We are in the process of downsizing our lives. We will be moving in the near future, Gd willing. The place will be smaller than where we live now. We will have very little storage space where ever we go. Only the absolute necessities will come with us. Part of our purging process will include getting rid of some of the sculptures I created during treatment and after. This makes me sad but I have come to an understanding within. I will be okay, even if my sculptures go to the garbage.
I made a sculpture for William a while ago. This plaster figuration of a young child flying into the arms of a welcoming big person sits on William’s window sill. He told me that people notice it, even though it is partially hidden.
Today, I brought my most recent sculpture to William. I wanted to have him witness it before I put it in the trash. William seemed delighted by the little plaster figures and the relationship between them. He put it on one of his shelves, making a place for the figures to live.
William asked me how it felt, that he had decided to keep the sculpture and not allow it to be destroyed. I replied that it felt like I was taking up space that wasn’t my right to take. William assured me that it was okay to take up space, to exist. Then, in a manner that is uniquely his, without too many words but weighty with feeling, William made a home for my sculpture in his office. I felt comforted by this gesture. William sat beside me and smiled. “Good. That’s a good feeling.”
And there it was. Part of me found a home.
There is an aspect of sexual abuse that is unusually hard for me to talk about. The words get hijacked by my shame. My first toe twitches with anxiety and I feel the air collapsing around me. I don’t want anyone to know. But William tells me the shame belongs to the rapist, not the child who was abused. Once again, I can make sense of this logically. But the feelings. They are harder to reach.
William, my therapist, gave me homework last week. Pray, he said, knowing that I pray daily, for compassion, mercy, and kindness for all the people who were once little. For those little ones whose bodies were misused. For the little bodies that lost control of their body functions because of the abject fear and terror. For the little bodies, because they were overwhelmed with fright and pain. For all the little ones, including me.
I did this. For five days now. Has anything changed within me, now that I have used my internal resources in a different way? The answer is yes. Not an earth shattering kind of change. More subtle. Like scratching against the well of sadness. Because now I can feel some sadness, for the child who was so ashamed for losing control of bodily functions. I can feel some sadness along with the air seizing shame. I believe that’s what we call progress.
Today my father turned 88. I didn’t feel like calling him or sending him a card. I didn’t want to take off work or rearrange my family’s schedule by going to visit him. Though I didn’t make any efforts to reach out to him, he was in my thoughts all throughout the day.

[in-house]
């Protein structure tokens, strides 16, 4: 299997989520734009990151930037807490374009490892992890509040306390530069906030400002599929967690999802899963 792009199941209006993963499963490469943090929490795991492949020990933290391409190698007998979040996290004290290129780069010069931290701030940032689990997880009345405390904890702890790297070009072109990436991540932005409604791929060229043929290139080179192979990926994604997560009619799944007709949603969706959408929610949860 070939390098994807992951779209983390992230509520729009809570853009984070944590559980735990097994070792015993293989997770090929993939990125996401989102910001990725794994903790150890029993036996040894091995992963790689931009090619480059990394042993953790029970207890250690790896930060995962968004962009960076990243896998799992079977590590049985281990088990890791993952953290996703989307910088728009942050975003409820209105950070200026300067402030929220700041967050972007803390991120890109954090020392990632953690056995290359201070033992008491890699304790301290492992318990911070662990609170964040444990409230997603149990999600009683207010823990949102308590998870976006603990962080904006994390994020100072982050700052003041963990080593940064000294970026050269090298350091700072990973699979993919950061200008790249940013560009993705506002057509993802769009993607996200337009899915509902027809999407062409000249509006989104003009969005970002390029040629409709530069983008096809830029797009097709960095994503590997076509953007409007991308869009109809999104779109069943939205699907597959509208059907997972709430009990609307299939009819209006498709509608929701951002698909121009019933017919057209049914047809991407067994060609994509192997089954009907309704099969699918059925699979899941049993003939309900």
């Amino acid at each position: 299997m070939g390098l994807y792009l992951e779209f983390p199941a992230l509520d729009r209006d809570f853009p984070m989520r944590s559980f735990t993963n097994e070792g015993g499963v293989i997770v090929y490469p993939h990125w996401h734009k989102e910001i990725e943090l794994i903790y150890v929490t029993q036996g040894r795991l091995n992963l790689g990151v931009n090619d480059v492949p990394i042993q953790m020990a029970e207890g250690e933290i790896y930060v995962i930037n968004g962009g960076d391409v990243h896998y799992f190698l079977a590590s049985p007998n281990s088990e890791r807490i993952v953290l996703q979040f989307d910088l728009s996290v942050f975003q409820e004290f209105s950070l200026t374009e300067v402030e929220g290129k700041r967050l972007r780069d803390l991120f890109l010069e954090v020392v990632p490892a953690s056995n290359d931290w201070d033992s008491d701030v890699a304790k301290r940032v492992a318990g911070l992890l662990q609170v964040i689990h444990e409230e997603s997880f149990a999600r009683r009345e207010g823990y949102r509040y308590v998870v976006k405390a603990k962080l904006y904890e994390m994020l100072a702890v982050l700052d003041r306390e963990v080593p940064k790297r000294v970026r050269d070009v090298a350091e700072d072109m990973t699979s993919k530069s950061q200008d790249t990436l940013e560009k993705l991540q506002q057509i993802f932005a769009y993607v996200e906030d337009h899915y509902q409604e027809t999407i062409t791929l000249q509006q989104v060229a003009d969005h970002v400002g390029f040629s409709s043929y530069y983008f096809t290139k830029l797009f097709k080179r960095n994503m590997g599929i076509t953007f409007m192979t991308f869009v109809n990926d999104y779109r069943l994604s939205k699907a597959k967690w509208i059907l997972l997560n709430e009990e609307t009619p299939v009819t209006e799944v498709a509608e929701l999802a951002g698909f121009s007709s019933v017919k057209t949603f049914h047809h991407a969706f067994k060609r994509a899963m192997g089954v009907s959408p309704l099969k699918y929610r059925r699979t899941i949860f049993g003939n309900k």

I question myself. Why does this day mean anything to me? Why do I put an alarm in my calendar to remind me of the upcoming day? What is the point of demarcating my father’s birthday?
What is a birthday? What do they mean to me? Other than my own, which I hate, I think of birthdays as opportunities to share a bit of love and caring with the birthday person. But. But. This man’s birthday. I feel obligated to do something for him on this day too. We never celebrated his birthday. Every year, January 15th passed. We did nothing. Except me, who was plagued by thoughts of him all day long. Why?
I don’t think I have any answers to these questions. Maybe I don’t need answers right now. Maybe what I need to be aware of is the fact that he still impacts my life. My father, my perpetrator. Yes. I am still affected in countless terrible ways by his abuse of me. And on his birthday, I toggle between feeling obligated to provide acknowledgement and wistful wishes that I had the type of father who was worthy of birthday wishes.
The memories and their residue.
The pulsating fear that is not connected to day to day events. The anxiety that always worries, I am not good. The images that seemed burned into the landscape of vision. The physical sensations that haunt the body, revisiting old wounds in the places that were hurt.
Today there was the image and sensation of a large hand at the back of the head, forcing me towards somewhere I didn’t want to go. I can see what’s in front and can’t erase the image from my mind’s eye. Hours after therapy, and even with some holding at the end, I still feel the residue of having such memories in my head and in my past. I feel covered in the muck. The slimy, swampy sludge sticks to my skin, seeping through to the little bones that used to be me.
“The price I pay (paid) to belong.” This phrase from a Ferron song, “White Wing Mercy”, has been a running theme in my life. When I was young, it meant conforming to the standards of normal child actions and behaviors. Even though my home life had been anything but normal, I figured out that acting normal would be the best route. Not only did it keep me safe from further harm, it allowed me to participate in the activities of children around me without too much suspicion or wariness.
I recall, with much shame, a day in second grade when I had been running around and hitting my friends on the rear end. At one point, my best friend made it clear that I was not welcome to play with them if I did not reform. At first, I retreated, ashamed, embarrassed, and guilty. Eventually, I decided that maybe it wasn’t me that my friends didn’t approve; maybe it was my behavior. I rejoined the crowd, tentatively. I refrained from hitting anyone. I discovered that the other children accepted me again, as one of them. If I didn’t act out, I was welcome to be part of the group.
Conforming to the group’s standards of behavior has been on my mind lately. I want to be accepted. I want people to feel comfortable when they see me. I want them to be able to feel like they can relate to me, talk with me, spend time with me, and in my home. All of these are examples of comfort with the another person. I crave this acceptance. I hurt and fret a great deal when someone rejects me.